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Dan Melconian working in the Cyclotron Institute.
October 17, 20134:00 pm – 5:00 pm (CDT)

Fundamentally Cool Physics With Trapped Atoms and Ions


Dan Melconian (Texas A&M University and Kavli)



Mitchell Institute for Fundamental Physics & Astronomy

College Station, Texas 77843

Event Details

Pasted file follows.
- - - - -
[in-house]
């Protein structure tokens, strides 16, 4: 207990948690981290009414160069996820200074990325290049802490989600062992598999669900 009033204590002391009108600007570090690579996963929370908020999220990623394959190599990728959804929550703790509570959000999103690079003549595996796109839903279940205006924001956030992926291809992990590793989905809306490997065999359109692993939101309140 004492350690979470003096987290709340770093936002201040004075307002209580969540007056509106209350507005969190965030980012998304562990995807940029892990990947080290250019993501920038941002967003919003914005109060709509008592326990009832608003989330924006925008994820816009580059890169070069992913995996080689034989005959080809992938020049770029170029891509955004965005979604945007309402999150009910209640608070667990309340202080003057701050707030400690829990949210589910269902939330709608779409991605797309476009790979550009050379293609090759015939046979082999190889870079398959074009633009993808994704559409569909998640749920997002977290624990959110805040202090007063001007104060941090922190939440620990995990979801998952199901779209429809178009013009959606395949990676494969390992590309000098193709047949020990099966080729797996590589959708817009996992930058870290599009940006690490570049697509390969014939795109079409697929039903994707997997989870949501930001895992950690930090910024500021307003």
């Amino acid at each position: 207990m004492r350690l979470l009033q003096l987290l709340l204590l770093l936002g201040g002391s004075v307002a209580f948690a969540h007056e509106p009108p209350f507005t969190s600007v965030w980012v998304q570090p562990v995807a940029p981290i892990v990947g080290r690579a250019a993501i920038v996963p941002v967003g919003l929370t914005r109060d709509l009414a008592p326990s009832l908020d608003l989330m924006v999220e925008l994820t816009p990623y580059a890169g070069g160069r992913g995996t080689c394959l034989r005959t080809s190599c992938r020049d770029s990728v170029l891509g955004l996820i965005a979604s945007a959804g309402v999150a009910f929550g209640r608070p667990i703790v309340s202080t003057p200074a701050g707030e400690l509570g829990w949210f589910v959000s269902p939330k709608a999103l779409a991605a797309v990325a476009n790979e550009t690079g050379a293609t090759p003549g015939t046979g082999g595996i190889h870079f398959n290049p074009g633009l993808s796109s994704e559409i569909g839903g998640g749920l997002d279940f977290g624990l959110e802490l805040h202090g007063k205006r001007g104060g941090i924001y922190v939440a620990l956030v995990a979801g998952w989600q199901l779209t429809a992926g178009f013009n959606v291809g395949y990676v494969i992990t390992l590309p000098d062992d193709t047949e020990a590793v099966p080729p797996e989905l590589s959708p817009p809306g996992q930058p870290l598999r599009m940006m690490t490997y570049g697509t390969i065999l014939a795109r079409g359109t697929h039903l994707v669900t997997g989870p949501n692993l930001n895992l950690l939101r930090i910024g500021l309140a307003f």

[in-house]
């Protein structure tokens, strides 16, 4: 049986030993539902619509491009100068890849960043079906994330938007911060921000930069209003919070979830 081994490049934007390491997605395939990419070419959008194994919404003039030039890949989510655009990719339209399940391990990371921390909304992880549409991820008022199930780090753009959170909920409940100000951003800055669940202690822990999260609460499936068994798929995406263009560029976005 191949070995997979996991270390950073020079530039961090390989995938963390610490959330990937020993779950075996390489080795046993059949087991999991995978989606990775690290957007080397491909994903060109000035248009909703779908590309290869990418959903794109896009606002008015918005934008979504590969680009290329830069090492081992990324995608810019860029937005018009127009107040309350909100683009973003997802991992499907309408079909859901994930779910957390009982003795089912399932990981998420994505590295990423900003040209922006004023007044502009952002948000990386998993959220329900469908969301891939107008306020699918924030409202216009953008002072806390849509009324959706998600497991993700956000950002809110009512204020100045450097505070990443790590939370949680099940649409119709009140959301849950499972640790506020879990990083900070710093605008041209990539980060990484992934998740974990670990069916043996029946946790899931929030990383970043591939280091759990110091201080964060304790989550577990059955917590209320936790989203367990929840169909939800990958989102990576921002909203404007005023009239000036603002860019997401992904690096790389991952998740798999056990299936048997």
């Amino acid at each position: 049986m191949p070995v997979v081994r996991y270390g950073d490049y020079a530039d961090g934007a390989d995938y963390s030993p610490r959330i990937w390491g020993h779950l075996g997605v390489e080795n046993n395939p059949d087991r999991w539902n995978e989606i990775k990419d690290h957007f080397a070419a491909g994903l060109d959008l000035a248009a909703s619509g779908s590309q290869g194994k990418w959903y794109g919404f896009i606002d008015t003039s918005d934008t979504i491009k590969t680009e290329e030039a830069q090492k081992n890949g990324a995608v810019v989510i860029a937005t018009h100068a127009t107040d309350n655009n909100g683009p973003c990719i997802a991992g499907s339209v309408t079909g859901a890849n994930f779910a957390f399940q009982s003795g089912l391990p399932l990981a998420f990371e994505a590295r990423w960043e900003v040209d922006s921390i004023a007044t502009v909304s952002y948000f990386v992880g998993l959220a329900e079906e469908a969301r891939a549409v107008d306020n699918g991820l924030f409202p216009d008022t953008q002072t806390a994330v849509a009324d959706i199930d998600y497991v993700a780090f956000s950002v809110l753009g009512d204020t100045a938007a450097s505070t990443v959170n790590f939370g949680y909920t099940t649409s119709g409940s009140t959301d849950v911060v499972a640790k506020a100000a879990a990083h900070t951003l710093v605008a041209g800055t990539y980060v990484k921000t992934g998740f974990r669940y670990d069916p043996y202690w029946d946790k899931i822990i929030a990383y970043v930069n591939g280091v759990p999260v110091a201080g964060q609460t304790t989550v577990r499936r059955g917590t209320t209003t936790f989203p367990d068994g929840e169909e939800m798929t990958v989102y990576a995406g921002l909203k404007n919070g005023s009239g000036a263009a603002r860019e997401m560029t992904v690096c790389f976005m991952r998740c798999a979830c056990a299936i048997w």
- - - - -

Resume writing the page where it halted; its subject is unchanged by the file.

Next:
Ever since radioactivity was first observed and Rutherford discovered the atomic nucleus at the turn of the 19th century, nuclear physics has been shaping and testing our understanding of the fundamental particles and forces governing our universe. The culmination of many great insights from nuclear as well as other fields of physics—from understanding α, β and γ decay, through to electroweak unification and beyond—has led to our current understanding as embodied by the so-called “standard model” of particle physics. Although this theory is by far the most stringently tested (and stubbornly successful) model ever conceived by mankind, we know that the standard model is incomplete. Physicists from a variety of subfields continue to test aspects of the standard model and look for the “new physics” which will guide us to a more complete theory. This talk will describe some of the ways nuclear physics continues to probe the fundamental symmetries within the electroweak sector of the standard model. In particular, I will explain how we apply the novel technologies of atom and ion traps to provide an ideal source of very cold, short-lived radioactive nuclei. I will then describe the table-top experiments we are performing which push the precision frontier to complement searches for new physics at large-scale facilities such as the LHC.

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